Like the United States, Mexico has a special day to celebrate its flag.

Dia de la Bandera “Flag Day,” is celebrated on February 24 throughout Mexico. The flag is raised in each place and each school with extended ceremonies just to celebrate this date. 

Flag Day has been celebrated since 1940, when President Lazaro Cardenas declared February 24 as a national holiday.

The Mexican flag holds a lot of importance and significance among its population and it has great pride.

If you’ve ever been to or near Mexico, you may have noticed the flag raised somewhere. With its strong colors; green white and red. Each color has its meaning and a great story that precedes over the years.


The green color on the flag signifies independence. On February 24, 1821, Vicente Guerrero and Agustin de Iturbide signed the Plan of Iguala, which stipulated the end of the Mexican War of Independence. At the same time, green can mean hope.


This color symbolizes the Catholic religion, which years ago was a crucial part of the identity of Mexico. However, white can also be interpreted as unity.


The red means the union of all Mexicans before wars, however, it is more characteristic to recognize it as the blood of Mexican heroes.

Coat of arms:

This is the national symbol of Mexico found in the white section of the flag. This symbol goes beyond the idea of Mexico, where legend has it that the god of war told his people to look for an eagle devouring a snake on top of a cactus. When they did, that was where they would establish a new city. This means patriotism on the part of the people.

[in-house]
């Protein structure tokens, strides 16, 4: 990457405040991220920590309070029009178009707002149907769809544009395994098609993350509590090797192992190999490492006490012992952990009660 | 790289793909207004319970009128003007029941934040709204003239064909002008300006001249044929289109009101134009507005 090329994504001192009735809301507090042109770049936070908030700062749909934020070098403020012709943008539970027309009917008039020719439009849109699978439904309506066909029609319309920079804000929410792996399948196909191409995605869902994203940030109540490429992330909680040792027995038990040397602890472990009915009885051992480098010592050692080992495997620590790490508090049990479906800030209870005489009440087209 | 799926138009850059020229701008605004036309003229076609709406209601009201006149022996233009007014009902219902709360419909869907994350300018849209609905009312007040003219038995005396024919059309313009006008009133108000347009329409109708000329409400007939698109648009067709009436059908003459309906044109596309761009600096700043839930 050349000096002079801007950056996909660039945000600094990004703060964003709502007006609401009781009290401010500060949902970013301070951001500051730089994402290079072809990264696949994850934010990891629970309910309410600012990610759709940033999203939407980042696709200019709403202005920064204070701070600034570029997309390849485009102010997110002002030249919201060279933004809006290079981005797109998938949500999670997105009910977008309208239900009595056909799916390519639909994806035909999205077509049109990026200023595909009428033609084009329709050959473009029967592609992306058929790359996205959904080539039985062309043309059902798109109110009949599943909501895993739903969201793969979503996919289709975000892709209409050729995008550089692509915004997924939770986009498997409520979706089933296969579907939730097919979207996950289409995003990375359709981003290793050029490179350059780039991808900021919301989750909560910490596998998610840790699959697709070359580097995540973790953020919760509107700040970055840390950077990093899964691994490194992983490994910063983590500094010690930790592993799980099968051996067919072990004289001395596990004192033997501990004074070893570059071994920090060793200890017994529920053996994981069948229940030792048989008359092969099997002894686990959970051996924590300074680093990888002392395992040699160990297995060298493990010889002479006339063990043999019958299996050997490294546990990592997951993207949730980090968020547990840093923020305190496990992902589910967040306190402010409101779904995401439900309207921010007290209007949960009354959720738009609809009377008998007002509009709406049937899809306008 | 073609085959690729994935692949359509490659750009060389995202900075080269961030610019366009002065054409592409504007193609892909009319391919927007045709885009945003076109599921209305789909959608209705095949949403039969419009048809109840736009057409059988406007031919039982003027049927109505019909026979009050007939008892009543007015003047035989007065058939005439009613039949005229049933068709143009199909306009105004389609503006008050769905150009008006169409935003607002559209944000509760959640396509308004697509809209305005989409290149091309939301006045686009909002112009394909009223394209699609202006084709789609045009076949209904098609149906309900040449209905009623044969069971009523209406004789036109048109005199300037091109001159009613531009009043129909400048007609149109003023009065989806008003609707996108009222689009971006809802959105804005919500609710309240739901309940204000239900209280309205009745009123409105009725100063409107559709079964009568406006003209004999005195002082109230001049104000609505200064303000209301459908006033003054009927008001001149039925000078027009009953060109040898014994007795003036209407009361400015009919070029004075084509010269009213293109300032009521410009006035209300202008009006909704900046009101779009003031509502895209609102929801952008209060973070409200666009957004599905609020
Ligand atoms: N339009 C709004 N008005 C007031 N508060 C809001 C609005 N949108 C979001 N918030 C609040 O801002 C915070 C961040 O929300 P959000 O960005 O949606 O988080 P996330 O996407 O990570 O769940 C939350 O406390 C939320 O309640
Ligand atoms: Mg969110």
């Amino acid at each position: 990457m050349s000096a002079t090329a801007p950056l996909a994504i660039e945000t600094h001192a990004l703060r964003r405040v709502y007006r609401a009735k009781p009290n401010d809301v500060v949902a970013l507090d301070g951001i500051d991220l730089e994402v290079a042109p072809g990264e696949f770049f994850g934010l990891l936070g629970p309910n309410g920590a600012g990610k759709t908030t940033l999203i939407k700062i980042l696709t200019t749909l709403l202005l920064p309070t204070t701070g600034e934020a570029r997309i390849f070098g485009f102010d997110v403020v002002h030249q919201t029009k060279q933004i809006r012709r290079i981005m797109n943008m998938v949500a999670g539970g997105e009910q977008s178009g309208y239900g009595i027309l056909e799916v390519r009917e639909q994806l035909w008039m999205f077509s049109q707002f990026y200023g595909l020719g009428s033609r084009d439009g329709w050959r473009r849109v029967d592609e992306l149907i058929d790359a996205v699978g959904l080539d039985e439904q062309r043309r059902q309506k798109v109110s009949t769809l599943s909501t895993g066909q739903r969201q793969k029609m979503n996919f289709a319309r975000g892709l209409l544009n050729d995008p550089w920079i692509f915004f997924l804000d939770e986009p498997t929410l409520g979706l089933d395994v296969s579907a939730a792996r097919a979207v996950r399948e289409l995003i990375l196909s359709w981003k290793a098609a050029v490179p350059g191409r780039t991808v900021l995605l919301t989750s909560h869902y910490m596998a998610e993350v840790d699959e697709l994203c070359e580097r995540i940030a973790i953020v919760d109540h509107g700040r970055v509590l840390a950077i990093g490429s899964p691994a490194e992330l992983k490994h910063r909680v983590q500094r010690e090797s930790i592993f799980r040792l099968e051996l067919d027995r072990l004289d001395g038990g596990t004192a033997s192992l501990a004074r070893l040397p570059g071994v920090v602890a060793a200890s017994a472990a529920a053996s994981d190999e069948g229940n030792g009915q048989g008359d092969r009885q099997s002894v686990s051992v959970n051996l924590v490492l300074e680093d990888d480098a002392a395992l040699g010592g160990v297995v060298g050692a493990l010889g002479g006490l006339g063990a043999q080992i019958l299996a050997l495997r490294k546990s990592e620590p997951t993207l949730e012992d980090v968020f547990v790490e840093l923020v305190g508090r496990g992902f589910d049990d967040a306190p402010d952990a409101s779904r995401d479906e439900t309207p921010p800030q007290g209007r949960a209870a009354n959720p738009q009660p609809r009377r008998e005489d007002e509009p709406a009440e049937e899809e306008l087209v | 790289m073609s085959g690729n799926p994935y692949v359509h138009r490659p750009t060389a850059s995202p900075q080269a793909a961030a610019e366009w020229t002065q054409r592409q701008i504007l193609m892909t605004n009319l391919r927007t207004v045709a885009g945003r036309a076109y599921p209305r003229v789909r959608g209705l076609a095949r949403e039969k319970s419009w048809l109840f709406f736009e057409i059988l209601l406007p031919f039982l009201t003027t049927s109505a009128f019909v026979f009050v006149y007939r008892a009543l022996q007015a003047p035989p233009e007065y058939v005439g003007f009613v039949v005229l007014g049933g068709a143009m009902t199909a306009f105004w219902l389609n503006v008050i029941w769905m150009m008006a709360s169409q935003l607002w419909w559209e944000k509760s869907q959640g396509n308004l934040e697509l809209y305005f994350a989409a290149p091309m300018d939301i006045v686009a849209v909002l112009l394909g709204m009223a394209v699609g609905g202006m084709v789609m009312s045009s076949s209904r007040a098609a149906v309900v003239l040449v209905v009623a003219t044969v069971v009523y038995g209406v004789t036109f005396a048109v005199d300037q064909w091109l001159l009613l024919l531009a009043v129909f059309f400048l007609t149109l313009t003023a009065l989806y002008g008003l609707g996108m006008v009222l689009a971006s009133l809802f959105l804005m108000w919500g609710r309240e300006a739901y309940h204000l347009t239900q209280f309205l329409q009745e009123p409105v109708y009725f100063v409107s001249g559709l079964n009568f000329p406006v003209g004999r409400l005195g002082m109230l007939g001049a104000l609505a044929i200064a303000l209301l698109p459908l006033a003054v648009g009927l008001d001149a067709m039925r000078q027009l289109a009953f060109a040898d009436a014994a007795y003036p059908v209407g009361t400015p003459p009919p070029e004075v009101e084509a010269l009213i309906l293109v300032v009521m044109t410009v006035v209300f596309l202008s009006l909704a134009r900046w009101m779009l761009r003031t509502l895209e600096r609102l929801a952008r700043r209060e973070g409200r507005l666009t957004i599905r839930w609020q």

Flag Day celebrates not only Mexico’s past but perseverance and all that has been accomplished to this day. It represents all Mexicans with pride; every year, on February 24, it is held high to glorify it.

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Natalia Arreola
Natalia Arreola is a New Mexico State University graduate with a Bachelor of Arts in Creative Writing with a minor in Psychology. She works at El Paso Inc. as Audience Development & Engagement Manger. Natalia has been working on different projects as an editor, including Chrysalis, The Papagayo Project, Memorias del Silencio, and more. Natalia’s goal is to get her master’s degree in either Publishing or Editing to apply to larger publishing companies. And maybe one day, she can publish her own book. Her passion has always been between books and writing to find a way to understand this world and life.